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ICBC says 441,000 letters are being sent to customers whose vehicles were mis-labeled, with refunds being sent to those who overpaid. Drivers who underpaid will not be asked to reimburse the corporation. (Darryl Dyck for The Globe and Mail)
ICBC says 441,000 letters are being sent to customers whose vehicles were mis-labeled, with refunds being sent to those who overpaid. Drivers who underpaid will not be asked to reimburse the corporation. (Darryl Dyck for The Globe and Mail)

Thousands of motorists being mailed refund cheques after ICBC mix-up Add to ...

Four months after B.C.’s public auto insurer identified a multimillion-dollar billing error, cheques are being mailed to customers reimbursing them for the mix-up.

The Insurance Corporation of B.C. announced in April that some of its optional insurance customers had been assigned an incorrect vehicle description for as much as six years, meaning their insurance premiums were higher or, in some cases, lower than they should have been.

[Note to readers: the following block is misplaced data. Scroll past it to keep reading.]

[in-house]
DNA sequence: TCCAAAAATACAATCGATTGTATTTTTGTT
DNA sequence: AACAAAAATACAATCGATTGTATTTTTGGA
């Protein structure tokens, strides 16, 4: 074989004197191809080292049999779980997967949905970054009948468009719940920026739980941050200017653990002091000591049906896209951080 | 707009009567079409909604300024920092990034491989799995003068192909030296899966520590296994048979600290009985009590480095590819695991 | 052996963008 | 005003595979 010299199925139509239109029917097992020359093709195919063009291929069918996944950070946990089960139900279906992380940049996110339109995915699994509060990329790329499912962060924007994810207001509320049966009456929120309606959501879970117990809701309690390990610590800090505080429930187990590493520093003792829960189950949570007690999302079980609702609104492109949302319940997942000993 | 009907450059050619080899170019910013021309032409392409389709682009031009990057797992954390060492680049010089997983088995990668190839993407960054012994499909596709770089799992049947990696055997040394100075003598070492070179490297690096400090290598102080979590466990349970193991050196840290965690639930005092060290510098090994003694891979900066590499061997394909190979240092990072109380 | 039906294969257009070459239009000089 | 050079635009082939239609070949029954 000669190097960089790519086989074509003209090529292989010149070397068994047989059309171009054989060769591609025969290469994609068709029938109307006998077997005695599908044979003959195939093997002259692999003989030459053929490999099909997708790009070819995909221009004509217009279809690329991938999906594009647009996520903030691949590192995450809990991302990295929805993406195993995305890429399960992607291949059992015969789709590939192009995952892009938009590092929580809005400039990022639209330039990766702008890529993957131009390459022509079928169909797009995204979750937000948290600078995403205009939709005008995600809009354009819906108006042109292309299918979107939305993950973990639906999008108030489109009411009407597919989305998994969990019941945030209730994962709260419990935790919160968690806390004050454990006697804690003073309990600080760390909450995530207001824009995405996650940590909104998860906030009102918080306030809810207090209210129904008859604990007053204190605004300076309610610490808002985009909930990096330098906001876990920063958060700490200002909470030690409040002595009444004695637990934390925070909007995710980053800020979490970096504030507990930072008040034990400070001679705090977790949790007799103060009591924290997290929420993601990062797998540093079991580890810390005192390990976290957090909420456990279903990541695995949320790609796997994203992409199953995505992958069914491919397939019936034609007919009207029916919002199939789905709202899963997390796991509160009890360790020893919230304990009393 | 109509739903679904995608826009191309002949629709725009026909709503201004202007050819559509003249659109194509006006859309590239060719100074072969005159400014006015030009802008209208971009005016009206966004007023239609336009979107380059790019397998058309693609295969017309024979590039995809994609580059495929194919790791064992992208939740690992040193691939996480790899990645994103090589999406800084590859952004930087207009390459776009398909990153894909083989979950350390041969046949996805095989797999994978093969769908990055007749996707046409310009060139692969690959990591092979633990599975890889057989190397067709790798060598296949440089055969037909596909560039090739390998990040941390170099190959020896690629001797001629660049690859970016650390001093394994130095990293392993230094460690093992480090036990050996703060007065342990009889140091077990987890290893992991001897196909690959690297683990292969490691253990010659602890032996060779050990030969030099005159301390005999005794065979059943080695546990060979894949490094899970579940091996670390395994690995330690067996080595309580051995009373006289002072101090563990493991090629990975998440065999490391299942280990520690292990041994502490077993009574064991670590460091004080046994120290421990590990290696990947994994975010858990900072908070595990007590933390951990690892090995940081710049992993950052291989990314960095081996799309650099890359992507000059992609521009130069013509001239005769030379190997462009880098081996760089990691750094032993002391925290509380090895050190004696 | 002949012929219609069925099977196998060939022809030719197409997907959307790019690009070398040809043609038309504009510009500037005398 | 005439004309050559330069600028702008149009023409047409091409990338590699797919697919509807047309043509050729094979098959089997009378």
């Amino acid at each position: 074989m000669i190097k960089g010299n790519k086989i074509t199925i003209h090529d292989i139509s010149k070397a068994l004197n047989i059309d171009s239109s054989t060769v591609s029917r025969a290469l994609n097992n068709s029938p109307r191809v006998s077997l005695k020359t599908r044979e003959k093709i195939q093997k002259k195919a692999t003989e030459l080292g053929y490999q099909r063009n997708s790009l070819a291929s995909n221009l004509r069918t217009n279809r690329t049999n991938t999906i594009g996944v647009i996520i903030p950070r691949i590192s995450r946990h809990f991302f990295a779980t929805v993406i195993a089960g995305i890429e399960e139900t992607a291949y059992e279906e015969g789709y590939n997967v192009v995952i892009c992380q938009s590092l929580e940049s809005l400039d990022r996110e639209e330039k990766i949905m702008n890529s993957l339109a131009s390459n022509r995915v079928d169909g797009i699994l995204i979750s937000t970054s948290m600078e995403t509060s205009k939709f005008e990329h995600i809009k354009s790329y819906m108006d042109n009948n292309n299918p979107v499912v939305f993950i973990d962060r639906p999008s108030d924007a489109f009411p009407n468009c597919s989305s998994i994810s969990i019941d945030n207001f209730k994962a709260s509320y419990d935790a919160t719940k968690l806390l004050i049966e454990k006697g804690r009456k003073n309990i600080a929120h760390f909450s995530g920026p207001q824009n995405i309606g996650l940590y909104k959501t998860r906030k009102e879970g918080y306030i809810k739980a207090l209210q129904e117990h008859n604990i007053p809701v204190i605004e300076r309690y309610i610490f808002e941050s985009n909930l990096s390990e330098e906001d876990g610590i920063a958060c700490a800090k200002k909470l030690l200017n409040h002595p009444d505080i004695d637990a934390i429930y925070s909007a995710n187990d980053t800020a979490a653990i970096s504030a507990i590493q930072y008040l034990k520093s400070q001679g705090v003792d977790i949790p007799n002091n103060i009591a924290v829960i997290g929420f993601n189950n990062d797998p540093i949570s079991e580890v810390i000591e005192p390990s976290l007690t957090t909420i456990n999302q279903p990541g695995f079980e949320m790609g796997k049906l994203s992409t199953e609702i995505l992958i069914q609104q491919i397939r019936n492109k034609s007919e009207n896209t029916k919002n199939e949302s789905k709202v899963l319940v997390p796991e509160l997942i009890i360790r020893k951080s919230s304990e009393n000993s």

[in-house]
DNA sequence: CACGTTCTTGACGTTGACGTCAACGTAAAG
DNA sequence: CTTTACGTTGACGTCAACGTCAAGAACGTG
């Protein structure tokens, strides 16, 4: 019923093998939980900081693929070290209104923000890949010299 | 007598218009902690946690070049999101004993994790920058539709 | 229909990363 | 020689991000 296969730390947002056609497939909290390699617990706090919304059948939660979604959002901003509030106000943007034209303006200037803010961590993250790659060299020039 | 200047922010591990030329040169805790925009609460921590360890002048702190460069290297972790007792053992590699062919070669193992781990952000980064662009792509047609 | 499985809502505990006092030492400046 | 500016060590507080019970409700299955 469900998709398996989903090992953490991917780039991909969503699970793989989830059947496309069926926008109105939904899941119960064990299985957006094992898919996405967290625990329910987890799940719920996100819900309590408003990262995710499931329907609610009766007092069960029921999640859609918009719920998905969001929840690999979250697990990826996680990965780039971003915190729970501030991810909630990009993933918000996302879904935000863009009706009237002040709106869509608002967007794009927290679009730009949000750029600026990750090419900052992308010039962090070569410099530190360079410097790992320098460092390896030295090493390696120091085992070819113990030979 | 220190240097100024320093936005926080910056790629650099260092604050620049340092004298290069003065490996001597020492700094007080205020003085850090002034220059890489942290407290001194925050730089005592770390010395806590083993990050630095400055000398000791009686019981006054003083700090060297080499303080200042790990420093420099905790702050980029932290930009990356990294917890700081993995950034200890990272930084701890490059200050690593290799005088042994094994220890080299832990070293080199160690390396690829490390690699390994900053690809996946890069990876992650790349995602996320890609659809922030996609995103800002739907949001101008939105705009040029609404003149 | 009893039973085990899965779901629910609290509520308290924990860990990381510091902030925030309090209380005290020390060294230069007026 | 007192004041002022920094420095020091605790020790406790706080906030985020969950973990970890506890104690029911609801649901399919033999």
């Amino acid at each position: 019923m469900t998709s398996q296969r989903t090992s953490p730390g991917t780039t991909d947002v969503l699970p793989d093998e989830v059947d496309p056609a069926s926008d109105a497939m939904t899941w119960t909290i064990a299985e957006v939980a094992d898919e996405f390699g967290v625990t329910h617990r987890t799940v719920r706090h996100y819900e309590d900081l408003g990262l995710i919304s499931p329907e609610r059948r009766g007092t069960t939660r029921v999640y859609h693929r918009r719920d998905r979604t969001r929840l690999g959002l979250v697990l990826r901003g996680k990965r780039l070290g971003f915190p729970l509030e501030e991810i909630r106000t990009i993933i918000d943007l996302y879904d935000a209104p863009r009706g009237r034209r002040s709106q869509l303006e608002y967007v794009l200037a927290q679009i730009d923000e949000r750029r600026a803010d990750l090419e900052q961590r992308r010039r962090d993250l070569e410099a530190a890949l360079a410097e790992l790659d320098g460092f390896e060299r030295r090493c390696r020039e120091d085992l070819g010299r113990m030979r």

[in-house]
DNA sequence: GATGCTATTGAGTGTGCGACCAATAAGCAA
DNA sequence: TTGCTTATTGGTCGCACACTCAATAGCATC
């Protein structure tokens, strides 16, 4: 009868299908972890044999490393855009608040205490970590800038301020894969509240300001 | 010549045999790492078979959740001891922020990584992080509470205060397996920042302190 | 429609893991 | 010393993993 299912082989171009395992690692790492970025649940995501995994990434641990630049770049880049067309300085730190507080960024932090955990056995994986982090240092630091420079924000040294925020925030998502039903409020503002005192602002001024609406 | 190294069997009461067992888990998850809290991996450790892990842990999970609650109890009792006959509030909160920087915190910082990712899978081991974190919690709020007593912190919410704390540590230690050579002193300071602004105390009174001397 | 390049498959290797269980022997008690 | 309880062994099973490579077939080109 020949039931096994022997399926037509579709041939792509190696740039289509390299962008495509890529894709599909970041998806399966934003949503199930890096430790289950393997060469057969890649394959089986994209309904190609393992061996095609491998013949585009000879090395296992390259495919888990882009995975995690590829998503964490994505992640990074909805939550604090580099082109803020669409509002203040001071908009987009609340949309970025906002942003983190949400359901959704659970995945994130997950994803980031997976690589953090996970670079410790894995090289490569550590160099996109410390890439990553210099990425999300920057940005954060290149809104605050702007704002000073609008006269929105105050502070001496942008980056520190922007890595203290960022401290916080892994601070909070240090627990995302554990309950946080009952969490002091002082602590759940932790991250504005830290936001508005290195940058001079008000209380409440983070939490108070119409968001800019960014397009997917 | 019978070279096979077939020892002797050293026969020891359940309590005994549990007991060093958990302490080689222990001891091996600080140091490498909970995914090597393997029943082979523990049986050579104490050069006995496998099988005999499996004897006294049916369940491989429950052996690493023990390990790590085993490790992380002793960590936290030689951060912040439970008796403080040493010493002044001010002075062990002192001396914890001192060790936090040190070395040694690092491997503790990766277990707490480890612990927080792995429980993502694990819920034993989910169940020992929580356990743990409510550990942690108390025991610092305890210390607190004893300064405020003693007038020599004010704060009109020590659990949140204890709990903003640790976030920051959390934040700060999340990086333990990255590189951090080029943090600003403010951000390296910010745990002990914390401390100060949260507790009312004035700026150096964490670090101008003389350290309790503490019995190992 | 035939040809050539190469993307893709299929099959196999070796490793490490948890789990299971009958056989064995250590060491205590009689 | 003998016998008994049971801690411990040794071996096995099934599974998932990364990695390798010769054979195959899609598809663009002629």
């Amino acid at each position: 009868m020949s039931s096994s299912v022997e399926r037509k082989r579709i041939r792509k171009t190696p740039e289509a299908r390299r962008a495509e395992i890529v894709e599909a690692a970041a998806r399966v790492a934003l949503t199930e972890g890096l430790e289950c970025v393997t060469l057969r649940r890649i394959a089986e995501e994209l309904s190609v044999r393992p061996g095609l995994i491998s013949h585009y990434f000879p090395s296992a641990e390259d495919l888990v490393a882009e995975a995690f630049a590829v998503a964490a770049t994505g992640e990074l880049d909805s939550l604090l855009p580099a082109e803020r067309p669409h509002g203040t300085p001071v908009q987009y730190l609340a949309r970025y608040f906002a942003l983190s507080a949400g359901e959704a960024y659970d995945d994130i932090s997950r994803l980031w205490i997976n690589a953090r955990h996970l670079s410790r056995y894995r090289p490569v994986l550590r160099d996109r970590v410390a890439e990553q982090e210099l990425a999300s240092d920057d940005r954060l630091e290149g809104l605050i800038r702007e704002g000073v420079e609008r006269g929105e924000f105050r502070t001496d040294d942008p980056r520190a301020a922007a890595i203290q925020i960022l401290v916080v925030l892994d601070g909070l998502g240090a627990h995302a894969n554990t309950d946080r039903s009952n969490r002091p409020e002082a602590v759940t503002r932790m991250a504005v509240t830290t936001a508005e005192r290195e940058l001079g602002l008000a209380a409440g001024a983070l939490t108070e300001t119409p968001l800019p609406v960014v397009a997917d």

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ICBC says 441,000 letters are being sent to customers, with refunds being sent to those who overpaid, while drivers who underpaid will not be asked to reimburse the corporation.

According to a release from ICBC, the average refund amounts to about $18 per year.

When the problem was identified earlier this year, ICBC estimated refunds would cost the corporation $36-million, plus an additional $3-million in interest, while it says the six-year-long error cost the corporation as much as $71-million.

ICBC says new computer software will prevent future premium errors because the program automatically identifies and updates a vehicle’s description using the vehicle identification number provided by the manufacturer.

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